The Catholic University of America

Oct. 22, 2015

Film Premiere Explores the Death Penalty in the U.S

 
  Claudia Bornholdt, acting dean of arts and sciences, speaks at the premiere of a documentary about the first death row inmate exonerated by DNA evidence in the United States.

The premiere of a new documentary, Bloodsworth: An Innocent Man, drew an audience of about 200 people earlier this week to Father O’Connell Hall for an event presented by The Catholic University of America and the European Union (EU) Delegation to the United States.

The film, which tells the story of Kirk Bloodsworth — the first death row inmate exonerated by DNA evidence in the United States — drew applause from the audience in the building’s Heritage Hall.

Following the premiere on Tuesday, Oct. 21, Bloodsworth and Gregory Bayne, producer of the documentary, engaged in conversation with the audience.

Bloodsworth was wrongly convicted of the rape and murder of a 9-year-old girl, Dawn Hamilton, in 1984. He was later released and pardoned in 1993 after serving nine years in jail, including several on death row.

In her welcoming remarks, Claudia Bornholdt, acting dean of the School of Arts and Sciences, noted that the event echoes Pope Francis’s words against the death penalty during his address to a joint session of Congress on Sept. 24. During that session, the Pope evoked the Golden Rule and society’s “responsibility to defend human life at every stage of its development.”

“This conviction has led me, from the beginning of my ministry, to advocate at different levels for the global abolition of the death penalty,” the Pope said. “I am convinced that this way is the best, since every life is sacred, every human person is endowed with an inalienable dignity, and society can only benefit from the rehabilitation of those convicted of crimes.”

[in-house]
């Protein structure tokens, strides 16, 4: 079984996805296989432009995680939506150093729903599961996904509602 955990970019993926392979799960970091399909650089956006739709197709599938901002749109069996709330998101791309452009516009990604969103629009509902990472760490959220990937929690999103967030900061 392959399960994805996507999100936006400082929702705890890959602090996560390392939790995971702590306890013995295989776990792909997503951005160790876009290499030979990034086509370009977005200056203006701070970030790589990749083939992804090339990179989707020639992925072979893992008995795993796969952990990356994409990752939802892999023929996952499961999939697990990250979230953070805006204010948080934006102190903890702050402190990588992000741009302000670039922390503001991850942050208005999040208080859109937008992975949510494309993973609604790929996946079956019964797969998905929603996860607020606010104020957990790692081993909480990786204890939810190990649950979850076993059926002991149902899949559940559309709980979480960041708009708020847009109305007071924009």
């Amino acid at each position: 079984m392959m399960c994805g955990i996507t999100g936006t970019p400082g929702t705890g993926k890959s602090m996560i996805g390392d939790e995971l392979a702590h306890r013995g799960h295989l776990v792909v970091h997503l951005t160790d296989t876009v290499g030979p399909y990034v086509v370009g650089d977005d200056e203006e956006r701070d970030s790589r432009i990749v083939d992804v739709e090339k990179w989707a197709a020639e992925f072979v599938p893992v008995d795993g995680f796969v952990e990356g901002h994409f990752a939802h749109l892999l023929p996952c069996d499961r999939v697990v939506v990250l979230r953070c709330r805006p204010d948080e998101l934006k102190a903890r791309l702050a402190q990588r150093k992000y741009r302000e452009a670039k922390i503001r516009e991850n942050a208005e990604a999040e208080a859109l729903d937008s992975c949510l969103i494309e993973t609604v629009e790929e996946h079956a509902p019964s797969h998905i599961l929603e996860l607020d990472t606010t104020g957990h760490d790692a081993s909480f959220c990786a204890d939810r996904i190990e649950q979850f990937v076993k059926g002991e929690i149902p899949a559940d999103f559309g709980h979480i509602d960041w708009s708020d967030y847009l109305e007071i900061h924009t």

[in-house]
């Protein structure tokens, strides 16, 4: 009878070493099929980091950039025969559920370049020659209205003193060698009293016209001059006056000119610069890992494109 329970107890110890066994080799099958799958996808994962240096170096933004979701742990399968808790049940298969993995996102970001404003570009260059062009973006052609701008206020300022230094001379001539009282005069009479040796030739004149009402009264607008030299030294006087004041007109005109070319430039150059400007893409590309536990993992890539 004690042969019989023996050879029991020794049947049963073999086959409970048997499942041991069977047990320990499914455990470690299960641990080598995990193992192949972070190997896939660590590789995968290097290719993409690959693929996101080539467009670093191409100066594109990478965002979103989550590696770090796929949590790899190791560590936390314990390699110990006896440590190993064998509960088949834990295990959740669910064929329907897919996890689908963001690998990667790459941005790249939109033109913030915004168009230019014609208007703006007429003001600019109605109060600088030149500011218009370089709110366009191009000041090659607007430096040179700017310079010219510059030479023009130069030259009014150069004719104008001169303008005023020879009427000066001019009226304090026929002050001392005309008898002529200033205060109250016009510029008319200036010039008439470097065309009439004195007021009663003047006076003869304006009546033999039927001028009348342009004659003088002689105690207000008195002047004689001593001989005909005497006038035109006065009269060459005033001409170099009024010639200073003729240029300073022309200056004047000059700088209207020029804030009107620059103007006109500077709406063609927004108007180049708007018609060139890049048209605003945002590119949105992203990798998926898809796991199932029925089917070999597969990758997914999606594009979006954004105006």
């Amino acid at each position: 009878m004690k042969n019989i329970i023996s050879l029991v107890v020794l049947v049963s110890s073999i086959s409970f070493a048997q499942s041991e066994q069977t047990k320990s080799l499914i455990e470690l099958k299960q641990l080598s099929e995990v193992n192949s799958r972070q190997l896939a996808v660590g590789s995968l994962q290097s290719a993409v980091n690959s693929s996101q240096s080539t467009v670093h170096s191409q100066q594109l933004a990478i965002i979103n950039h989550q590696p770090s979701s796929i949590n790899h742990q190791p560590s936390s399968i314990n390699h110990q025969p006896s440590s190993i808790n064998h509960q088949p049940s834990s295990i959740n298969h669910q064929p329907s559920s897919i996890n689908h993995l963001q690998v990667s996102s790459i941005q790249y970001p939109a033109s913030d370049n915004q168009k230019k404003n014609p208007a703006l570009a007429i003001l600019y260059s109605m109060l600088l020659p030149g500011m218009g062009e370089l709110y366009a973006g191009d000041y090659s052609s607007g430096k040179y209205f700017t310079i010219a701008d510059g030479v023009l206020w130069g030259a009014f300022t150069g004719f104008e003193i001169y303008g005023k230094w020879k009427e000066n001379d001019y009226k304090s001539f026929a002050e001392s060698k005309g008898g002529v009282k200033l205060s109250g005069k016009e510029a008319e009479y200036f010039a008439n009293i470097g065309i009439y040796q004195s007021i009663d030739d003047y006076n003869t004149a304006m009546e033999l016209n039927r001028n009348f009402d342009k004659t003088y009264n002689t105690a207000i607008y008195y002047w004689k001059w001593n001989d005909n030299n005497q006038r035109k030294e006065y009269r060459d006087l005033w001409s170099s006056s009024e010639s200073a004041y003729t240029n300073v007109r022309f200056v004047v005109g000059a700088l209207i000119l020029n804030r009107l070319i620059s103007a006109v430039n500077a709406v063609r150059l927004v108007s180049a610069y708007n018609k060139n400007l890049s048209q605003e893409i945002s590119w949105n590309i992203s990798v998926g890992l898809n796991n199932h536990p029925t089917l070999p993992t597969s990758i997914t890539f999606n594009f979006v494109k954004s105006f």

David O’Sullivan, the European Union ambassador to the United States, also spoke prior to the screening. Henne Schuwer, the Netherlands ambassador to the U.S., attended the event along with representatives of several organizations working to end the death penalty that included the Catholic Mobilizing Network.

This event was part of the European Union’s Rendez-Vous series, which features senior EU and U.S. leaders discussing today’s most significant issues. This particular event was organized in relation to the World and European Day against the Death Penalty, which took place on Oct. 10.

In a joint resolution released on that day this year, the European Union and its 28 member states noted their strong opposition to the death penalty under any circumstances. The statement reads: “The death penalty is inhuman and degrading treatment, does not have any proven significant deterrent effect, and allows judicial errors to become irreversible and fatal.”

Bornholdt, who founded Catholic University’s Center for European Studies, noted the significance “of hosting the screening of Gregory Bayne’s documentary here at Catholic University, a mere four weeks after we were able to host Pope Francis on our campus.”

“This was a rare opportunity for the University community to join forces with representatives from various European embassies and the United States Congress for a candid discussion of this issue so closely tied to the Church’s mission.”

 

 

 

 

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